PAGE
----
Monday, May 3, 2010

There's no Trading In this Chassis

I am a new car person. I've heard the argument dozens, if not hundreds, of times about how financially wasteful it is to go into a new car dealership every seven to eight years and plunk down my hard earned cash for a car that reads "0" on the odometer, but I don't care.

I have my reasons, for wanting a new car and it has nothing to do with breathing in that new car smell (which is probably bad for you anyway), or having a shiny new car.

You see, I just like to get in my car, put gas in it, make my monthly payments, and do some minor regular maintenance like oil changes.
Older cars are drama queens--they're always demanding attention and money. While it's probably cheaper to fix a transmission on a car with 100,000 miles then buy a new one, I've made the decision that I don't want the drama of breaking down on a superhighway the first day into a vacation and having an unexpected, unplanned large automotive repair bill.

I've gotten to that point with my current car, but its a rather sad decision for me. I'm currently driving a 2004 Volvo XC70 with just under 80,000 miles. Believe it or not, although it is a station wagon, it's my second favorite car, and definitely my favorite "MOMMobile" since I've had to start driving large vehicles that can haul large amounts of people and stuff.
My absolute favorite car of all time was the 1966 Mustang I drove in high school. No power brakes, no power steering--it drove like a tank, but man it was a cool car.

I love my Volvo, but it's drama queen tendencies have become pronounced of late. In the last two years I've had to spend over $1,500 on the brakes, another $1,300 when a tire went flat and it turned out that the tire had some how rusted onto the axle requiring a week in the shop and four new tires (we couldn't replace just the one that went flat), an $800 tune up, and $2,500 when the computer system that runs the ABS brakes went out (it was in the shop for a week then as well). Right now I've got the "Check Engine" light flashing although the shop is telling me it's just something wrong in the circuitry and I've been waiting for the part to correct that for over two weeks.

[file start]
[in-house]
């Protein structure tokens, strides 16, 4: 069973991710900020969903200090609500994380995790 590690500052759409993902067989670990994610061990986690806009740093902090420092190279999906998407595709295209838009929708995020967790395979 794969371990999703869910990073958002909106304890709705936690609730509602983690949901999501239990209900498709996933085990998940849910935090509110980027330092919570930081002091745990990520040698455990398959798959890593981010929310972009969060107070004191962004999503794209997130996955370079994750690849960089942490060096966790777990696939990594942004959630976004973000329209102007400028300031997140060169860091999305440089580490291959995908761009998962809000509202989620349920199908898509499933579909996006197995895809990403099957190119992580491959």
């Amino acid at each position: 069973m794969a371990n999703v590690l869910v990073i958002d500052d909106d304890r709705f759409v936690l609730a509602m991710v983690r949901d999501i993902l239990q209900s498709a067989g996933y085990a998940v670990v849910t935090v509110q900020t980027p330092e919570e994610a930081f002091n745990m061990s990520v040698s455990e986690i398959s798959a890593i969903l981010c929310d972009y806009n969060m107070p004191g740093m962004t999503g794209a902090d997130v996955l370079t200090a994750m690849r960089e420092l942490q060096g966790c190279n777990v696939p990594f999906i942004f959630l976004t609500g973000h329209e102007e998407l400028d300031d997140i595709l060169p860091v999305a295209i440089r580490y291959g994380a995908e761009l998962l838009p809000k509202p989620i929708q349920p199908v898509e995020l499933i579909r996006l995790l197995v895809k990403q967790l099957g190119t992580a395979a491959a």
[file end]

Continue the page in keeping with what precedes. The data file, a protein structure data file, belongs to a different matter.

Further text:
So, this weekend my husband and I headed out to the dealerships looking at new cars. It would be simple if Volvo still made the same car I now drive--I'd simply buy another one. But since I bought my car, Volvo has gone a bit downhill. The XC70 has gone from being a luxury wagon to an expensive Taurus, and, Volvo no longer sells it with a jump seat, so I can only get five people in it.

I'm bringing up this whole car saga because our bodies are a lot like cars. They run fairly well with minimal maintenance and care for a number of years, and then all sorts of unplanned and expensive shit starts to happen. But, unlike a car, you can't just get a new one. You have to deal with what you got. So while a car may need new brakes, you may need a new knee.

And, like a car, the kind of repairs that you'll need to do can be minimized with good maintenance. Take care of those regular oil changes, and you'll avoid expensive engine problems later on.

Yes, like older cars, older bodies are drama queens. There's always an achy shoulder, a sore knee or some female or male organ that demanding attention. But, we can minimize some of the drama with good maintenance. The most important maintenance you can do on your body is maintaining an appropriate weight and exercising. Excessive weight can lead to diabetes, cardiac issues and cancer. So watch your weight and avoid the drama.


  1. Humming Taps for the old car.

    I'm a Honda girl myself. Though I wish they made a wagony type of thing with the option of extra seating. Right now I have 2 cars and 1 driver while DS gets warmed up-- Odyssey and a Civic.

  2. I'm also a new car kinda gal. As long as they're reliable, I keep them.